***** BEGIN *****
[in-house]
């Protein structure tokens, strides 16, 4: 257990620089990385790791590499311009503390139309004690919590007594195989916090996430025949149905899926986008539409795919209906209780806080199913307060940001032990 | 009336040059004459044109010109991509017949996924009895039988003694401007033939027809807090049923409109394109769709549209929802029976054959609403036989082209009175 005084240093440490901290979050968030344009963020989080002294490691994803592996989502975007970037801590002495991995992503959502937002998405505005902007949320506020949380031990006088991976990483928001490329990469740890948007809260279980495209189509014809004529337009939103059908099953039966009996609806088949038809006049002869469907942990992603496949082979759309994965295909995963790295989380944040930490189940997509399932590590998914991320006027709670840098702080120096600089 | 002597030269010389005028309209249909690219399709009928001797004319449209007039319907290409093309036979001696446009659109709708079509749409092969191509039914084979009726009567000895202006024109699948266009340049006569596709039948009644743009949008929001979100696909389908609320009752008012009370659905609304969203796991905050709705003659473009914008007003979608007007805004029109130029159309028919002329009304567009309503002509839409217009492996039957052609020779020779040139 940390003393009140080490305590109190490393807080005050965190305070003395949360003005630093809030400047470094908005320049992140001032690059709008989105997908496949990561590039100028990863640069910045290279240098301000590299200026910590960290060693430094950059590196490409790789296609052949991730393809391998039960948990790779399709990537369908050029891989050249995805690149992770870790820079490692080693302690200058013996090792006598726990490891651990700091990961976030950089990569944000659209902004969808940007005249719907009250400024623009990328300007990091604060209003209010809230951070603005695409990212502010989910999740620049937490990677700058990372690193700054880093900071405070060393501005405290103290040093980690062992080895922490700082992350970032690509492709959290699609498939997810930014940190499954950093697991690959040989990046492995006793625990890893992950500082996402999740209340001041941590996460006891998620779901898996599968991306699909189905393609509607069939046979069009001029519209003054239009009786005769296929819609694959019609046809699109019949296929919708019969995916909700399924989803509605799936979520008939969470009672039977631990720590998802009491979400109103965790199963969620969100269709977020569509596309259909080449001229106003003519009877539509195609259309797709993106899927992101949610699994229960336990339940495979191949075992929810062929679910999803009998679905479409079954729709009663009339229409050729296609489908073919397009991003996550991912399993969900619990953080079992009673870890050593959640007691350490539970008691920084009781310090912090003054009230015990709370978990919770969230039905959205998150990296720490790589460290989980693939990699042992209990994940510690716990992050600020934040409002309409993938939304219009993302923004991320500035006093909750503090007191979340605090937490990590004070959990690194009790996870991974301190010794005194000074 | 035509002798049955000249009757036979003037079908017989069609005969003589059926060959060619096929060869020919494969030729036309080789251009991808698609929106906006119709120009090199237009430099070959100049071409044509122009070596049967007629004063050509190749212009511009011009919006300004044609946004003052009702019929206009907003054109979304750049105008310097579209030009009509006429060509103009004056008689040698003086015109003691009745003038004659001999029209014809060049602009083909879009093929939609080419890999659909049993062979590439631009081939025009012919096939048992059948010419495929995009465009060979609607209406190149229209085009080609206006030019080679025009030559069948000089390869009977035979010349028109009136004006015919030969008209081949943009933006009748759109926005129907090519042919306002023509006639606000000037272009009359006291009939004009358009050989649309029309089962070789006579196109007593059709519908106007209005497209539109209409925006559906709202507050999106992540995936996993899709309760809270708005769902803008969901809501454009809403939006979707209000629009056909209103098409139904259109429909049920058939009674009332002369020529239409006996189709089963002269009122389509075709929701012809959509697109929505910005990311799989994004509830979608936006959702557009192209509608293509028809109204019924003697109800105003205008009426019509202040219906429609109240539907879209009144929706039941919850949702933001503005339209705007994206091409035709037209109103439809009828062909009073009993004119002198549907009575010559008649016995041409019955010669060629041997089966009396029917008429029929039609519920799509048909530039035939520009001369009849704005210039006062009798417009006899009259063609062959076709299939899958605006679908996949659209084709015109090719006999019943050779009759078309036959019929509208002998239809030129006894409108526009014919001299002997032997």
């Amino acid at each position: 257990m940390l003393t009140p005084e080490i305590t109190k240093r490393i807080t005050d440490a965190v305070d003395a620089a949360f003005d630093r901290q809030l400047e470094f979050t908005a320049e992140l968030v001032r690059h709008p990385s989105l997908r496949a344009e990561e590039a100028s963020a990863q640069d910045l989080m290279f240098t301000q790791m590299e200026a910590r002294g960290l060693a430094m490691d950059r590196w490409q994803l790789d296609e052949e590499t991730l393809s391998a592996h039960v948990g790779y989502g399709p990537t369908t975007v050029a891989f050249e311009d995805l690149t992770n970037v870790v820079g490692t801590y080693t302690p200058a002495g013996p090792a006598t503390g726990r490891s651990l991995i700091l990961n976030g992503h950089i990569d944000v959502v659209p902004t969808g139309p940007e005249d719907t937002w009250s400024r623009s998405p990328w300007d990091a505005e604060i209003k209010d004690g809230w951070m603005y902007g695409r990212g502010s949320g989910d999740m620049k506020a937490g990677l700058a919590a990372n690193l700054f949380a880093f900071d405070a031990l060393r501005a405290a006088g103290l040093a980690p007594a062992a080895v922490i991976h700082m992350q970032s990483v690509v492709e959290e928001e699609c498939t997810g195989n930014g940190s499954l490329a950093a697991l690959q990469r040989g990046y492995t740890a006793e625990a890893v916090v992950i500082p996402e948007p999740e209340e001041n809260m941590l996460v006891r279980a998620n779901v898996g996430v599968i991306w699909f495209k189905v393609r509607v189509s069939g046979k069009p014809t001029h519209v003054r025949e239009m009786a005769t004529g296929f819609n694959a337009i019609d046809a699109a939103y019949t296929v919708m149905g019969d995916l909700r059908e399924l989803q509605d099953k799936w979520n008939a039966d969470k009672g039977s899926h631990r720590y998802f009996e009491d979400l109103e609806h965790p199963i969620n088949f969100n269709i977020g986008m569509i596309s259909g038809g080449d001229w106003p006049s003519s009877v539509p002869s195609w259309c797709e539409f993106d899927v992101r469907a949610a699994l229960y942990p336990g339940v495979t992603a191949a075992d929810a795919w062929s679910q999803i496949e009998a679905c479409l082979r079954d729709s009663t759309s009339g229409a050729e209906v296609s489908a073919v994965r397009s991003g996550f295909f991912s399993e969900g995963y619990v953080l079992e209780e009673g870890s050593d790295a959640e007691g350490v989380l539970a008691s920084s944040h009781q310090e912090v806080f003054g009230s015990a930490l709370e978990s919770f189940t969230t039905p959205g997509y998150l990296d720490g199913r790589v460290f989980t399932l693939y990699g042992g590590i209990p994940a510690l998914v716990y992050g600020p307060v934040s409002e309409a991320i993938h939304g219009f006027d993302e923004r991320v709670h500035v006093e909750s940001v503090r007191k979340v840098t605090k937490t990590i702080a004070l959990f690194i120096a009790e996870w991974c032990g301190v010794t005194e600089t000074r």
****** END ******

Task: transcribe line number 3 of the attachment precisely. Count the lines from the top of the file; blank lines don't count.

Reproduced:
């Amino acid at each position: 257990m940390l003393t009140p005084e080490i305590t109190k240093r490393i807080t005050d440490a965190v305070d003395a620089a949360f003005d630093r901290q809030l400047e470094f979050t908005a320049e992140l968030v001032r690059h709008p990385s989105l997908r496949a344009e990561e590039a100028s963020a990863q640069d910045l989080m290279f240098t301000q790791m590299e200026a910590r002294g960290l060693a430094m490691d950059r590196w490409q994803l790789d296609e052949e590499t991730l393809s391998a592996h039960v948990g790779y989502g399709p990537t369908t975007v050029a891989f050249e311009d995805l690149t992770n970037v870790v820079g490692t801590y080693t302690p200058a002495g013996p090792a006598t503390g726990r490891s651990l991995i700091l990961n976030g992503h950089i990569d944000v959502v659209p902004t969808g139309p940007e005249d719907t937002w009250s400024r623009s998405p990328w300007d990091a505005e604060i209003k209010d004690g809230w951070m603005y902007g695409r990212g502010s949320g989910d999740m620049k506020a937490g990677l700058a919590a990372n690193l700054f949380a880093f900071d405070a031990l060393r501005a405290a006088g103290l040093a980690p007594a062992a080895v922490i991976h700082m992350q970032s990483v690509v492709e959290e928001e699609c498939t997810g195989n930014g940190s499954l490329a950093a697991l690959q990469r040989g990046y492995t740890a006793e625990a890893v916090v992950i500082p996402e948007p999740e209340e001041n809260m941590l996460v006891r279980a998620n779901v898996g996430v599968i991306w699909f495209k189905v393609r509607v189509s069939g046979k069009p014809t001029h519209v003054r025949e239009m009786a005769t004529g296929f819609n694959a337009i019609d046809a699109a939103y019949t296929v919708m149905g019969d995916l909700r059908e399924l989803q509605d099953k799936w979520n008939a039966d969470k009672g039977s899926h631990r720590y998802f009996e009491d979400l109103e609806h965790p199963i969620n088949f969100n269709i977020g986008m569509i596309s259909g038809g080449d001229w106003p006049s003519s009877v539509p002869s195609w259309c797709e539409f993106d899927v992101r469907a949610a699994l229960y942990p336990g339940v495979t992603a191949a075992d929810a795919w062929s679910q999803i496949e009998a679905c479409l082979r079954d729709s009663t759309s009339g229409a050729e209906v296609s489908a073919v994965r397009s991003g996550f295909f991912s399993e969900g995963y619990v953080l079992e209780e009673g870890s050593d790295a959640e007691g350490v989380l539970a008691s920084s944040h009781q310090e912090v806080f003054g009230s015990a930490l709370e978990s919770f189940t969230t039905p959205g997509y998150l990296d720490g199913r790589v460290f989980t399932l693939y990699g042992g590590i209990p994940a510690l998914v716990y992050g600020p307060v934040s409002e309409a991320i993938h939304g219009f006027d993302e923004r991320v709670h500035v006093e909750s940001v503090r007191k979340v840098t605090k937490t990590i702080a004070l959990f690194i120096a009790e996870w991974c032990g301190v010794t005194e600089t000074r």